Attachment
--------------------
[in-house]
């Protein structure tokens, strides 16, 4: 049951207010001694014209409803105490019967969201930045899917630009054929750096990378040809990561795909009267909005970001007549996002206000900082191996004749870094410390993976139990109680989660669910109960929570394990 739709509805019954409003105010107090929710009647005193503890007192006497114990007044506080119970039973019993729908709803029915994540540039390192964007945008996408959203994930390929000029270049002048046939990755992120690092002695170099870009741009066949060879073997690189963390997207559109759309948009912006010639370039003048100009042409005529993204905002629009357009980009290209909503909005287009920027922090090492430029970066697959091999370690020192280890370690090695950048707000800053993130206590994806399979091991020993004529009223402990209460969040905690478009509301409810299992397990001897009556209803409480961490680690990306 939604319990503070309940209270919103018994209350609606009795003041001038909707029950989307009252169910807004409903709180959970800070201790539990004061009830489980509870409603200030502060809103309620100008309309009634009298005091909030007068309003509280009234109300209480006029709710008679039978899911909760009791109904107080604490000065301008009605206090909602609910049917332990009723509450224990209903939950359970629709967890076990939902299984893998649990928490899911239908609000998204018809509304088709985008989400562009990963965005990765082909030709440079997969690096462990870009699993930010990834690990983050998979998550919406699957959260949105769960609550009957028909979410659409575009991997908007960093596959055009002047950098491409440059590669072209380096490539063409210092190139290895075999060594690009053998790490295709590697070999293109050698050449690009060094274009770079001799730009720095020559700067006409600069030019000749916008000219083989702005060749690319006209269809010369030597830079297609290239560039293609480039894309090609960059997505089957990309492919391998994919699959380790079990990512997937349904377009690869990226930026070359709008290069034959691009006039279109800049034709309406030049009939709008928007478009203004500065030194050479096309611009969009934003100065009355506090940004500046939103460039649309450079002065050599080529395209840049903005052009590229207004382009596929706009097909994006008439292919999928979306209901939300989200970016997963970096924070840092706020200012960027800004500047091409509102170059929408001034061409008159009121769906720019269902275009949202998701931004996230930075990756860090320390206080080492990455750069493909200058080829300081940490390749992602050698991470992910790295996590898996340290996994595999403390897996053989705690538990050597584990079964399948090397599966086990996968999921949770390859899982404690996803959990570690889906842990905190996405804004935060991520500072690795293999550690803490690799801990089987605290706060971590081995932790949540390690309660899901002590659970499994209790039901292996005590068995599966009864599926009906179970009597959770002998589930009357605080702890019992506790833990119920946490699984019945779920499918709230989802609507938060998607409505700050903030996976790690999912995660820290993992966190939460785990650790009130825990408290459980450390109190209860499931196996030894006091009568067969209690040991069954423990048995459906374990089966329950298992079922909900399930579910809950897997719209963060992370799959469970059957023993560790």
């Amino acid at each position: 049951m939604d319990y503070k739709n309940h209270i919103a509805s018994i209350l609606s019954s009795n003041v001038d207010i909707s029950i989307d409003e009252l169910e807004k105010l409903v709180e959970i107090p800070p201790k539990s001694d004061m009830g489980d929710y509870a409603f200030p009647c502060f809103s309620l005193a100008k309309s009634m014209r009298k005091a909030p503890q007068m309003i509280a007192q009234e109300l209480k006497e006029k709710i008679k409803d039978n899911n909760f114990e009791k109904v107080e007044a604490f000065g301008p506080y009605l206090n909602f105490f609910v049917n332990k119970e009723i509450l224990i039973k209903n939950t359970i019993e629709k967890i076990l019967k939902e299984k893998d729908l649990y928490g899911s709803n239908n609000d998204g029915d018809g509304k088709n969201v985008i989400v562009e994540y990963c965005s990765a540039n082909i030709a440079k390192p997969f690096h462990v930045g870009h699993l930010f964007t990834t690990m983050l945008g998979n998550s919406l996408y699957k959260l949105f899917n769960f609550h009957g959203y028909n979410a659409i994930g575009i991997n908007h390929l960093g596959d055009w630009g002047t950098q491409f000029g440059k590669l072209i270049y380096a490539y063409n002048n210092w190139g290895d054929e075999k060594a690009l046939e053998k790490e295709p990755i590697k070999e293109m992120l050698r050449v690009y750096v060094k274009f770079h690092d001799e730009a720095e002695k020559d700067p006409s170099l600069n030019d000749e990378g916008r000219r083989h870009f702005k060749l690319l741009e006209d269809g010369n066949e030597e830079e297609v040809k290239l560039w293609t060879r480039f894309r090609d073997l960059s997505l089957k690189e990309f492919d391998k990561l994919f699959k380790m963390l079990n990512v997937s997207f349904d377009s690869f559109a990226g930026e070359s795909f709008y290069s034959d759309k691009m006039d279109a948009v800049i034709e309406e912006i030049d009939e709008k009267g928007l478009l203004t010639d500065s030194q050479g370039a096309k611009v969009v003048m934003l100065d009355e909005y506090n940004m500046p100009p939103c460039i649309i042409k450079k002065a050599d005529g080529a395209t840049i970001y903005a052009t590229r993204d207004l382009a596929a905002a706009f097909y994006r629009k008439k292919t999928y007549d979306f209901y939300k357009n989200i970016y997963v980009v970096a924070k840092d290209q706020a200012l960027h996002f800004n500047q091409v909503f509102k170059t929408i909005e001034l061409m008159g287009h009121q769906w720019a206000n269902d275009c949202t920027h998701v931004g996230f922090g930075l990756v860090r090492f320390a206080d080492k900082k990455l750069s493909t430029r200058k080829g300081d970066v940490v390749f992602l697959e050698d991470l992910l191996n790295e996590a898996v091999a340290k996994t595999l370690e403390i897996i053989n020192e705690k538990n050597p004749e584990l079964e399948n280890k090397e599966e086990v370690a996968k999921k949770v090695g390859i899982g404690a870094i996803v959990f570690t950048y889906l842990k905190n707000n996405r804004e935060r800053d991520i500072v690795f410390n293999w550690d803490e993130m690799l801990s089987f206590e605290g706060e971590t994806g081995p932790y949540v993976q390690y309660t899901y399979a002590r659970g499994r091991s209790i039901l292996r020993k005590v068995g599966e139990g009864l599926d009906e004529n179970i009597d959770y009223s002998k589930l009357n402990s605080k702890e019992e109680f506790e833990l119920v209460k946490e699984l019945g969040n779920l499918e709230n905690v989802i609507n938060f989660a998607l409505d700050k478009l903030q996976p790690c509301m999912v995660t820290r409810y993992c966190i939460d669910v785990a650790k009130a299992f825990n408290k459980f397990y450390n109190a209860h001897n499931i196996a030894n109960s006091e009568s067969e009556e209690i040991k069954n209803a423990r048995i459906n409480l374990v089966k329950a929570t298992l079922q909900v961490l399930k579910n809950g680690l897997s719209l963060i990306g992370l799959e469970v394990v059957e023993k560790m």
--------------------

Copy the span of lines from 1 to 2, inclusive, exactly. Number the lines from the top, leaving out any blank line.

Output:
[in-house]
């Protein structure tokens, strides 16, 4: 049951207010001694014209409803105490019967969201930045899917630009054929750096990378040809990561795909009267909005970001007549996002206000900082191996004749870094410390993976139990109680989660669910109960929570394990 739709509805019954409003105010107090929710009647005193503890007192006497114990007044506080119970039973019993729908709803029915994540540039390192964007945008996408959203994930390929000029270049002048046939990755992120690092002695170099870009741009066949060879073997690189963390997207559109759309948009912006010639370039003048100009042409005529993204905002629009357009980009290209909503909005287009920027922090090492430029970066697959091999370690020192280890370690090695950048707000800053993130206590994806399979091991020993004529009223402990209460969040905690478009509301409810299992397990001897009556209803409480961490680690990306 939604319990503070309940209270919103018994209350609606009795003041001038909707029950989307009252169910807004409903709180959970800070201790539990004061009830489980509870409603200030502060809103309620100008309309009634009298005091909030007068309003509280009234109300209480006029709710008679039978899911909760009791109904107080604490000065301008009605206090909602609910049917332990009723509450224990209903939950359970629709967890076990939902299984893998649990928490899911239908609000998204018809509304088709985008989400562009990963965005990765082909030709440079997969690096462990870009699993930010990834690990983050998979998550919406699957959260949105769960609550009957028909979410659409575009991997908007960093596959055009002047950098491409440059590669072209380096490539063409210092190139290895075999060594690009053998790490295709590697070999293109050698050449690009060094274009770079001799730009720095020559700067006409600069030019000749916008000219083989702005060749690319006209269809010369030597830079297609290239560039293609480039894309090609960059997505089957990309492919391998994919699959380790079990990512997937349904377009690869990226930026070359709008290069034959691009006039279109800049034709309406030049009939709008928007478009203004500065030194050479096309611009969009934003100065009355506090940004500046939103460039649309450079002065050599080529395209840049903005052009590229207004382009596929706009097909994006008439292919999928979306209901939300989200970016997963970096924070840092706020200012960027800004500047091409509102170059929408001034061409008159009121769906720019269902275009949202998701931004996230930075990756860090320390206080080492990455750069493909200058080829300081940490390749992602050698991470992910790295996590898996340290996994595999403390897996053989705690538990050597584990079964399948090397599966086990996968999921949770390859899982404690996803959990570690889906842990905190996405804004935060991520500072690795293999550690803490690799801990089987605290706060971590081995932790949540390690309660899901002590659970499994209790039901292996005590068995599966009864599926009906179970009597959770002998589930009357605080702890019992506790833990119920946490699984019945779920499918709230989802609507938060998607409505700050903030996976790690999912995660820290993992966190939460785990650790009130825990408290459980450390109190209860499931196996030894006091009568067969209690040991069954423990048995459906374990089966329950298992079922909900399930579910809950897997719209963060992370799959469970059957023993560790």